But God does want us to walk with Him every moment of the day and the recipe for spiritual cookies is to develop the way and means to remain fixed on Him. Begin the day with Him setting aside a few minutes to be alone with God. Pray about things you know you’ll be facing that day, and read a portion of God’s Word, the Bible. Then let that portion of the Bible take root in your soul all day long, remembering it and calling it to mind.

But he’s already made it plain how to live, what to do, what God is looking for in men and women. It’s quite simple: Do what is fair and just to your neighbor, be compassionate and loyal in your love, and don’t take yourself too seriously—take God seriously.” Micah 6:8 (MSG)

Discussion Questions:

  1. What are some “spiritual cookies” that can help us in our walk with God?
  2. What can we do this week to put those “cookies” into action? 

Hope In The Face Of Fear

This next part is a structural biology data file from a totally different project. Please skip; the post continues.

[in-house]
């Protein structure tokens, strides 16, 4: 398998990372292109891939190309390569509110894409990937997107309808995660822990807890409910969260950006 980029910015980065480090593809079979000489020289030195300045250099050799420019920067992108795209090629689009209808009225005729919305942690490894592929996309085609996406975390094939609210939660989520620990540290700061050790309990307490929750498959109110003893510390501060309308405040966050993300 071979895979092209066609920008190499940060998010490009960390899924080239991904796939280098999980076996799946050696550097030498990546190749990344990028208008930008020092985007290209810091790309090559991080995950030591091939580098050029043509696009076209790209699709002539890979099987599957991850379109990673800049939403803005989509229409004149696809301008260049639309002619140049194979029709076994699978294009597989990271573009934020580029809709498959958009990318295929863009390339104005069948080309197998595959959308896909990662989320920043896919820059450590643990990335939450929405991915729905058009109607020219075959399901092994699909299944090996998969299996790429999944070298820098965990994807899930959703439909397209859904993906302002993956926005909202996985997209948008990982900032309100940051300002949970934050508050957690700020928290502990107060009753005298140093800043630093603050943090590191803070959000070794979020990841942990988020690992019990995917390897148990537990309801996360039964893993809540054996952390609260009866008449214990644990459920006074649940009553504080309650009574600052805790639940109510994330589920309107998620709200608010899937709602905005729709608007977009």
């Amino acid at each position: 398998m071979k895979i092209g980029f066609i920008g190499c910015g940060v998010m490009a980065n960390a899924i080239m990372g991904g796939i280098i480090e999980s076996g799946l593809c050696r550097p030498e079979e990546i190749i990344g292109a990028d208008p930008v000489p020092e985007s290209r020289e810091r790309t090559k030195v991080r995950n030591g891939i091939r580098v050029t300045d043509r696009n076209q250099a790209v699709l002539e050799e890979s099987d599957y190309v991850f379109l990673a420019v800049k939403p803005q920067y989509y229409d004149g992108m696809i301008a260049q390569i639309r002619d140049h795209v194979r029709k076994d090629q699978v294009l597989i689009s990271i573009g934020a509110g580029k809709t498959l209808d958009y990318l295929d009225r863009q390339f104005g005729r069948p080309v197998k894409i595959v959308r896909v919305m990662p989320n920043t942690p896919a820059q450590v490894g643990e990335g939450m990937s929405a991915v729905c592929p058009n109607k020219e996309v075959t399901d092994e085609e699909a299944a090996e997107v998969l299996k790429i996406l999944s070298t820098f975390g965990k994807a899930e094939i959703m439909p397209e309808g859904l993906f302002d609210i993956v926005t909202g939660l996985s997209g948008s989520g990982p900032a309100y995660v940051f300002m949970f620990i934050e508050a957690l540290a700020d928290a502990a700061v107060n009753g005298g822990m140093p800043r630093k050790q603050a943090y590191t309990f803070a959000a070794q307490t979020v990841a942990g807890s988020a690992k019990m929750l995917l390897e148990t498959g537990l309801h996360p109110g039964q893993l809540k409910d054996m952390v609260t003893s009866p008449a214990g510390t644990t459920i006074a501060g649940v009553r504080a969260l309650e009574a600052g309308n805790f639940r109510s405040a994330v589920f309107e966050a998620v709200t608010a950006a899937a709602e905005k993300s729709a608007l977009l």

“My enemies, whom I have never harmed, hunted me down like a bird. They threw me into a pit and dropped stones on me. The water rose over my head, and I cried out, “This is the end!” But I called on your name, Lord, from deep within the pit. You heard me when I cried,“Listen to my pleading! Hear my cry for help!”Yes, you came when I called; you told me, “Do not fear.” Lord, you have come to my defense; you have redeemed my life. You have seen the wrong they have done to me, Lord. Be my judge, and prove me right.” – Lamentations 3:52-59.

People who have never experienced a hurricane have a hard time understanding why anyone would want to. Why would anyone stay in the path of one? The prudent thing would be to point the car in the opposite direction of the storm and drive as fast as traffic will allow. Some people chose to stay during Hurricane Michael because they had to, others stayed trusting the storm would miss them or diminish in intensity before it arrived and others when they tried to leave were told it was too late. Those who stayed experienced the full force of nature. They saw the wind wrap steel around a tree, boats being flung on dry land, roofs ripped off and houses simply crushed inward. They saw how trees can snap like matchsticks. Many of the people who stayed would not stay if another hurricane came. Because they have learned that a category 4 hurricane is something to fear.